Each year, Black History Month is celebrated in the month of February. Some schools have assemblies showing Black culture, prominent individuals in the Civil Rights era or systemic issues that remain. I’d like to highlight ways in which the black community has made history in the past year.
Kamala Devi Harris became the first black woman to be inaugurated as the Vice President of the United States. Harris attended Howard University, the oldest historically black institution,
for her undergraduate degree.
Harris isn’t new to breaking barriers, though. She was the first African American and female to serve as the Attorney General in California. Following Carol Mosely Braun, she was the second African American woman to be elected into the Senate.
Her inauguration speech motivates younger generations of black women, and all other women of color, to defy the odds that had so long been set against them.
Georgia’s runoff elections in early January resulted in the state’s first black senator, Raphael Warnock. Behind the scenes of this election, persistent voter mobilization efforts worked tirelessly to encourage people to vote. Former House member Stacey Abrams from “Fair Fight” and LaTosha Brown from “Black Voters Matter” were key figures in this effort.
The dedication of Abrams to voting rights and initiations played a crucial role in the outstanding voter turnout of elections this year and last. Specifically, she worked with “Fair Fight” to encourage black voters to get registered and vote in the Georgia runoff.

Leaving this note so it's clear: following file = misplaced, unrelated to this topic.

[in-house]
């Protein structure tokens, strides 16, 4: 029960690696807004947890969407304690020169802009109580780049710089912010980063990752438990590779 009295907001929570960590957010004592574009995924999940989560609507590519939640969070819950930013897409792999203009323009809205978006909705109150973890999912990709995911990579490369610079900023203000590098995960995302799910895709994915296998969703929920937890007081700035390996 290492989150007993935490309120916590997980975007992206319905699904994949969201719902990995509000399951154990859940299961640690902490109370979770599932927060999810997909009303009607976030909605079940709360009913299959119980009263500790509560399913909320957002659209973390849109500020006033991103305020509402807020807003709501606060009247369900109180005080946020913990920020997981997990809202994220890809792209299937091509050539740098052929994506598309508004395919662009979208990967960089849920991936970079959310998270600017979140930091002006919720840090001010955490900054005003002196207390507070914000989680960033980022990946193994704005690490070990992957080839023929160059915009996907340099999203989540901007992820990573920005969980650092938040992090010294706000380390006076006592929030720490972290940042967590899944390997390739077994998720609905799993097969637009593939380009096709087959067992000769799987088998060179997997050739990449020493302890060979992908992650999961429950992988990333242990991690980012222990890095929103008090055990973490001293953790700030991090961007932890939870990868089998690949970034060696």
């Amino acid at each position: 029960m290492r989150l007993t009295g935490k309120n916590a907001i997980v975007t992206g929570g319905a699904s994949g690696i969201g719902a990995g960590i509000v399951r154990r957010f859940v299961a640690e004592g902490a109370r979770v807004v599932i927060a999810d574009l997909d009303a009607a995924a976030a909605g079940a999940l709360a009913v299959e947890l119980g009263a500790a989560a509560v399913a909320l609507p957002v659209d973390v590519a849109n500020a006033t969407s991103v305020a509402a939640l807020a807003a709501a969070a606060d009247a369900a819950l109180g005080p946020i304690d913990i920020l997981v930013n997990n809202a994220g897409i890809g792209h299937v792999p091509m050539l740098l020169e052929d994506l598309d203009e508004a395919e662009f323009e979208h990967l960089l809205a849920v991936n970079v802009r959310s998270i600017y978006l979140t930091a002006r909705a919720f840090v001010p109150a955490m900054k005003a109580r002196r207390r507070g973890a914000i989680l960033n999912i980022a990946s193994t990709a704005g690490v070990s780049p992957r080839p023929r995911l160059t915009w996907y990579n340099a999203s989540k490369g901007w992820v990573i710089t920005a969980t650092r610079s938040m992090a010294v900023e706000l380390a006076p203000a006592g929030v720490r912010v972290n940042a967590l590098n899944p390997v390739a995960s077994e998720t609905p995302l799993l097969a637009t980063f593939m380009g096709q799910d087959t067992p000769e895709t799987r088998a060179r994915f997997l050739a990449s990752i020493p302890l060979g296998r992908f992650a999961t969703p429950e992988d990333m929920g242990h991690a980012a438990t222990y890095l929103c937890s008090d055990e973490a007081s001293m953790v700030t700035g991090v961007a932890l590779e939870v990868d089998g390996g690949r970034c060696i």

She has been nominated for a Nobel Peace Prize as a result of this hard work. Her voter mobilization efforts began in 2014, but there is no end in sight.
Black Lives Matter
The police brutality that our country witnessed over the summer sparked massive protests in cities all over the country and the world. With an estimated 15 to 26 million people who showed up at the protests in total, the scale of this movement was clear.
Police brutality is something our country has witnessed for countless years. Through social media, Ahmaud Arbery, Breonna Taylor, George Floyd and many others’ unjust deaths have been able to spread around the world.
While there is still much work to be done, all of this summoning led to positive changes:
Multiple monuments of slaveholders and Confederate leaders were removed and some were replaced with prominent black heros.
The Confederate flag is no longer acceptable at military bases, NASCAR events and on Mississippi’s state flag.
Professional sports leagues, specifically the NFL, are recognizing their prior wrongdoings when it came to supporting racial justice. The NFL didn’t support Colin Kaepernick in 2017 for kneeling during the national anthem, his way of protesting showing pride “for a country that oppresses black people and people of color (Kaepernick).” They then reversed their statement and “admit[ted they] were wrong for not listening to NFL players earlier (dosomething.org).”
Several other corporations like Disney, the Paramount Network, the Washington Football Team and several television shows have announced changes to better represent the black community and attempt to fix any wrongdoings of the past.
Finally, this movement opened millions of people to the concept of systemic racism. People began to educate themselves on the flaws in our system and how they could help. The cultural impact that led to these changes is most clearly exhibited on social media and youth activism.
The BLM movement was one of the most influential events of the year and was proved through its nomination of a Nobel Peace Prize. To learn more about BLM, click here.